Live Nation presents Naomi Scott plus special guests.
The “infuriatingly talented” (Noisey) Naomi Scott has just released her new track ‘Irrelevant’, ahead of a string of live dates across the UK this spring and a performance at this year’s Great Escape Festival in Brighton. Featuring the MOBO-nominated rapper Nick Brewer, ‘Irrelevant’ is a slow-burning, soulful cut, and a declaration of independence from this rising artist.
Her acting credentials speak for themselves. From landing a lead role in Steven Spielberg’s US TV series ‘Terra Nova’, appearing alongside Antonio Banderes in ‘The 33’, saving the world as Kimberly Hart in the Lionsgate reboot of Haim Saban’s ‘Power Rangers’ movie and to most recently being casted as Princess Jasmine in Disney’s live action adaption of ‘Aladdin’, directed by Guy Ritchie and due for release in May 2019.
Music has always been a driving passion of Naomi’s from writing songs on her piano since she can remember to now balancing the process of writing and recording whilst also being on movie sets. Naomi released her debut EP ‘Invisible Division’ in 2014. From this the song ’Hear The Bells’ was used for DeLeón Tequila’s North American digital advertising campaign, which premiered and was frequently showcased during AMC’s Mad Men. Earlier that year, Naomi revealed the songs ‘Fool’ (premiered by Noisey) and ‘Lover’s Lies’ (featured on The 405) from her second EP, ‘Promises’. 2017 saw her release ‘Vows’ which was premiered via the popular lifestyle platforms HYPEBEAST and HYPEBAE.
With two EPs and a groundswell of critical support already under her belt and whether it’s telling a story on screen or through music, Naomi Scott steps into the spotlight as a bright star who is definitely one to keep an eye and an ear on in 2018.
Under 18s must be accompanied by an adult
‘Selling out some of the best small venues in Britain thanks to a flourishing reputation for live shows’ The Independent
‘Sugar coated power-rock’ Q Magazine
‘Bellowing bluster of guitars and thumping instrumentation that should act as a vehement and fully-charged bridge in to wherever they might head next’ Gold Flake Paint
When October Drift appeared at the start of 2015 with their beefy yet melodic sound, they had the confidence to win over audiences.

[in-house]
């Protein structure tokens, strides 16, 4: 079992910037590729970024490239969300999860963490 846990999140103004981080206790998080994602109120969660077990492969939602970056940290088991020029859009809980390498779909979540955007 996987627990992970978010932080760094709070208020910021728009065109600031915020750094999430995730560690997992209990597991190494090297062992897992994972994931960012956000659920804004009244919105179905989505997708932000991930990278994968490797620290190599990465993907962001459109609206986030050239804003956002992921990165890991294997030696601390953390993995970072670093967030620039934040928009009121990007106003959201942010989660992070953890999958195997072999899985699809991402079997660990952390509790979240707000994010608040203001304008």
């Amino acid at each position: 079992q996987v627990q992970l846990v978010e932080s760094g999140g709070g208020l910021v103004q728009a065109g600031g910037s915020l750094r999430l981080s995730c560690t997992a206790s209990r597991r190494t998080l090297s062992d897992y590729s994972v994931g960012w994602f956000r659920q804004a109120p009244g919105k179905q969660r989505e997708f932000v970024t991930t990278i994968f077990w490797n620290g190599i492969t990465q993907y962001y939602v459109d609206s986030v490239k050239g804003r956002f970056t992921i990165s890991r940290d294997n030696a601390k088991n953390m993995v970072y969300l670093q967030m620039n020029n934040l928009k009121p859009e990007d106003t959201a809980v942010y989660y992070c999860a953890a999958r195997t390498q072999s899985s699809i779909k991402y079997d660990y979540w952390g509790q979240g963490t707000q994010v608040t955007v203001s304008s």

Ever since then, from multiple sold out tours up and down the UK, to growing online hype around their sparse but eloquent releases, they’ve done just that, becoming a major success story on the independent circuit.
Despite the early success of their incendiary debut singles receiving support from Steve Lamacq, John Kennedy and Q magazine to name but a few – and string of sold-out gigs, this band still remain something of an enigma.
October Drift’s music is similarly ambiguous, characterised by their signature wall of sound guitars, soaring, ponderous vocals and driving, urgent drums.
Cambridge Portland Arms, Mon, 4 Jun 2018 at 7:00pm
You can sum up the journey of Seán McGowan, the son of the smith, with the title of his first EP on Xtra Mile: Graft & Grief. Work and stress. Life at the anvil and hammer, bearing the brunt of life’s weight. Since 2009 he’s been at that grindstone, gathering stories and carving melodies while working late nights in bars between shows armed with just an acoustic guitar. Somehow the perpetual new artist, even as others adorned with that title come and go, and Seán is still at it allowing the songs to pour forth like the finest lager.
‘Boy Azooga, the psych-flecked musical vehicle for Cardiff’s Davey Newington multifarious musical mission.
A prodigous musical talent, Davey Newington is a young man with much musical heritage. One of his granddads was a jazzer who played drums for the Royal Marines. Davey’s dad (violin) and his mum (clarinet) both played, and met, in the BBC National Orchestra Of Wales. Davey himself took up drums at the age of six and also enjoyed orchestral engagement, playing in various Welsh Orchestra’s and Jazz bands as a teenager.